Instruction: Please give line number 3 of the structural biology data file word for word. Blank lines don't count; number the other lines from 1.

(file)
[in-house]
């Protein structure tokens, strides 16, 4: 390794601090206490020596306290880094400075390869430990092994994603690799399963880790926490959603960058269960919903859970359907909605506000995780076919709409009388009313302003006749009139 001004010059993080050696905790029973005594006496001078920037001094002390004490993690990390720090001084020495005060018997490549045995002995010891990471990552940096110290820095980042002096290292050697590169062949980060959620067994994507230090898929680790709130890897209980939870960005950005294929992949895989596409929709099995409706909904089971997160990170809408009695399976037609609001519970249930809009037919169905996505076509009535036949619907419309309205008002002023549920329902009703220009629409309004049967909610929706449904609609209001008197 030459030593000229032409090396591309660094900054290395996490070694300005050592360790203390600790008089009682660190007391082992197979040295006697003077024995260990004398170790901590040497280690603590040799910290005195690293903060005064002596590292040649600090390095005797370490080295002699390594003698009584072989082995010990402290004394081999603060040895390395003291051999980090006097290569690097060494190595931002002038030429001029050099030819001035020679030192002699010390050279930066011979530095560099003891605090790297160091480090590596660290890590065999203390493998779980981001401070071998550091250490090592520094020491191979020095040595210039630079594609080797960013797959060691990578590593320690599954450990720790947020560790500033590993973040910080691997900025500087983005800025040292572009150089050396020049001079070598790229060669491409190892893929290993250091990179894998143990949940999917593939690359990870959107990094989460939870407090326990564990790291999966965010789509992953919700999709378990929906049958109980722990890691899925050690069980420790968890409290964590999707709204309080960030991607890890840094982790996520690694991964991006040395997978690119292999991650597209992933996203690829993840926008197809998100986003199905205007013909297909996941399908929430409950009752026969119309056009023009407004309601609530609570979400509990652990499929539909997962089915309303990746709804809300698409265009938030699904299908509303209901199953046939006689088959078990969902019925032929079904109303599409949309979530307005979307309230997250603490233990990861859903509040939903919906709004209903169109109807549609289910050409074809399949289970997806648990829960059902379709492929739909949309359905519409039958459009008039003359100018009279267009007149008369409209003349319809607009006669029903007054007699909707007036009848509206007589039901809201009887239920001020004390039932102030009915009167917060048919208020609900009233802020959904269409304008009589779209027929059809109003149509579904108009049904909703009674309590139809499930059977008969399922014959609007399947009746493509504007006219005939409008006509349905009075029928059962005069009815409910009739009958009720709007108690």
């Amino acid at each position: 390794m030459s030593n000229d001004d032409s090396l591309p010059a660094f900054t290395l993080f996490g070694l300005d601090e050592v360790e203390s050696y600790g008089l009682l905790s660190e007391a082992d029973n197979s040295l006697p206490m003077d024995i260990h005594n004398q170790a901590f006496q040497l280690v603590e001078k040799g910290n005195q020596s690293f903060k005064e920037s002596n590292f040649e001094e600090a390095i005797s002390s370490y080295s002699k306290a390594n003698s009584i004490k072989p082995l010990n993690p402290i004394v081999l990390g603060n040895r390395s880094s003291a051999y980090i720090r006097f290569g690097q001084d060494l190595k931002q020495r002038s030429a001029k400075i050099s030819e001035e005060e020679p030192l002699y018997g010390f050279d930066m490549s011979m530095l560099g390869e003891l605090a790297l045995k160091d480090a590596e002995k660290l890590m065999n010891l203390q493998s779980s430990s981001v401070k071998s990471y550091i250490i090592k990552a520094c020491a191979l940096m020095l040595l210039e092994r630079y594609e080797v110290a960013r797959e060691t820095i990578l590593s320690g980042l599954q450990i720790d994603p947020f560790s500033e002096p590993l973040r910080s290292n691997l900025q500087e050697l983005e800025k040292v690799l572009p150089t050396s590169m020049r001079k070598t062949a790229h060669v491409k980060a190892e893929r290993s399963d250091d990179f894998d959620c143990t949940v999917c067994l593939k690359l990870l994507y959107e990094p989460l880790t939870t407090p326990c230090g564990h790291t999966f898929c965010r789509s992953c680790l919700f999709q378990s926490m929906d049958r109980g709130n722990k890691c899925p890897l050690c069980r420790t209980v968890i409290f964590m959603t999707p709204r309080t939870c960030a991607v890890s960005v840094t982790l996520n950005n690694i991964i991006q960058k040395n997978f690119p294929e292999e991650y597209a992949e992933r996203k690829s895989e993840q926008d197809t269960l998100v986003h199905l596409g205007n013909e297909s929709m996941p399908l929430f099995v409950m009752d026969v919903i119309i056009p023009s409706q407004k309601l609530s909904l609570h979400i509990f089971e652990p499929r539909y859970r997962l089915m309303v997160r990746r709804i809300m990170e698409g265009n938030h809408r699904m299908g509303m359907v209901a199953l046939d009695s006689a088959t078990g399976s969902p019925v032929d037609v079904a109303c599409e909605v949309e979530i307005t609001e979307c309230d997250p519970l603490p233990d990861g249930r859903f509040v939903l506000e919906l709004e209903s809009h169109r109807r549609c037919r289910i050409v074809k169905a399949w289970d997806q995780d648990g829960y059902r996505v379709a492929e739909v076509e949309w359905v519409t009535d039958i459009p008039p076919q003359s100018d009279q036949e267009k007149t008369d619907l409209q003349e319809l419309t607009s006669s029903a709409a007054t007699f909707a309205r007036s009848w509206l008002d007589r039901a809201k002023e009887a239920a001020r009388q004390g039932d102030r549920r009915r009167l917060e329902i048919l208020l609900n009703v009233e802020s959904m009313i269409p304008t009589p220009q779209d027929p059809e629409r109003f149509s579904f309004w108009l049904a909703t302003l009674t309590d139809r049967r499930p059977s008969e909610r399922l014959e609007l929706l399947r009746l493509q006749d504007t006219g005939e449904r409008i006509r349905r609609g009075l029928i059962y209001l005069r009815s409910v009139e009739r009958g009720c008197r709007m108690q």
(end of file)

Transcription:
């Amino acid at each position: 390794m030459s030593n000229d001004d032409s090396l591309p010059a660094f900054t290395l993080f996490g070694l300005d601090e050592v360790e203390s050696y600790g008089l009682l905790s660190e007391a082992d029973n197979s040295l006697p206490m003077d024995i260990h005594n004398q170790a901590f006496q040497l280690v603590e001078k040799g910290n005195q020596s690293f903060k005064e920037s002596n590292f040649e001094e600090a390095i005797s002390s370490y080295s002699k306290a390594n003698s009584i004490k072989p082995l010990n993690p402290i004394v081999l990390g603060n040895r390395s880094s003291a051999y980090i720090r006097f290569g690097q001084d060494l190595k931002q020495r002038s030429a001029k400075i050099s030819e001035e005060e020679p030192l002699y018997g010390f050279d930066m490549s011979m530095l560099g390869e003891l605090a790297l045995k160091d480090a590596e002995k660290l890590m065999n010891l203390q493998s779980s430990s981001v401070k071998s990471y550091i250490i090592k990552a520094c020491a191979l940096m020095l040595l210039e092994r630079y594609e080797v110290a960013r797959e060691t820095i990578l590593s320690g980042l599954q450990i720790d994603p947020f560790s500033e002096p590993l973040r910080s290292n691997l900025q500087e050697l983005e800025k040292v690799l572009p150089t050396s590169m020049r001079k070598t062949a790229h060669v491409k980060a190892e893929r290993s399963d250091d990179f894998d959620c143990t949940v999917c067994l593939k690359l990870l994507y959107e990094p989460l880790t939870t407090p326990c230090g564990h790291t999966f898929c965010r789509s992953c680790l919700f999709q378990s926490m929906d049958r109980g709130n722990k890691c899925p890897l050690c069980r420790t209980v968890i409290f964590m959603t999707p709204r309080t939870c960030a991607v890890s960005v840094t982790l996520n950005n690694i991964i991006q960058k040395n997978f690119p294929e292999e991650y597209a992949e992933r996203k690829s895989e993840q926008d197809t269960l998100v986003h199905l596409g205007n013909e297909s929709m996941p399908l929430f099995v409950m009752d026969v919903i119309i056009p023009s409706q407004k309601l609530s909904l609570h979400i509990f089971e652990p499929r539909y859970r997962l089915m309303v997160r990746r709804i809300m990170e698409g265009n938030h809408r699904m299908g509303m359907v209901a199953l046939d009695s006689a088959t078990g399976s969902p019925v032929d037609v079904a109303c599409e909605v949309e979530i307005t609001e979307c309230d997250p519970l603490p233990d990861g249930r859903f509040v939903l506000e919906l709004e209903s809009h169109r109807r549609c037919r289910i050409v074809k169905a399949w289970d997806q995780d648990g829960y059902r996505v379709a492929e739909v076509e949309w359905v519409t009535d039958i459009p008039p076919q003359s100018d009279q036949e267009k007149t008369d619907l409209q003349e319809l419309t607009s006669s029903a709409a007054t007699f909707a309205r007036s009848w509206l008002d007589r039901a809201k002023e009887a239920a001020r009388q004390g039932d102030r549920r009915r009167l917060e329902i048919l208020l609900n009703v009233e802020s959904m009313i269409p304008t009589p220009q779209d027929p059809e629409r109003f149509s579904f309004w108009l049904a909703t302003l009674t309590d139809r049967r499930p059977s008969e909610r399922l014959e609007l929706l399947r009746l493509q006749d504007t006219g005939e449904r409008i006509r349905r609609g009075l029928i059962y209001l005069r009815s409910v009139e009739r009958g009720c008197r709007m108690q």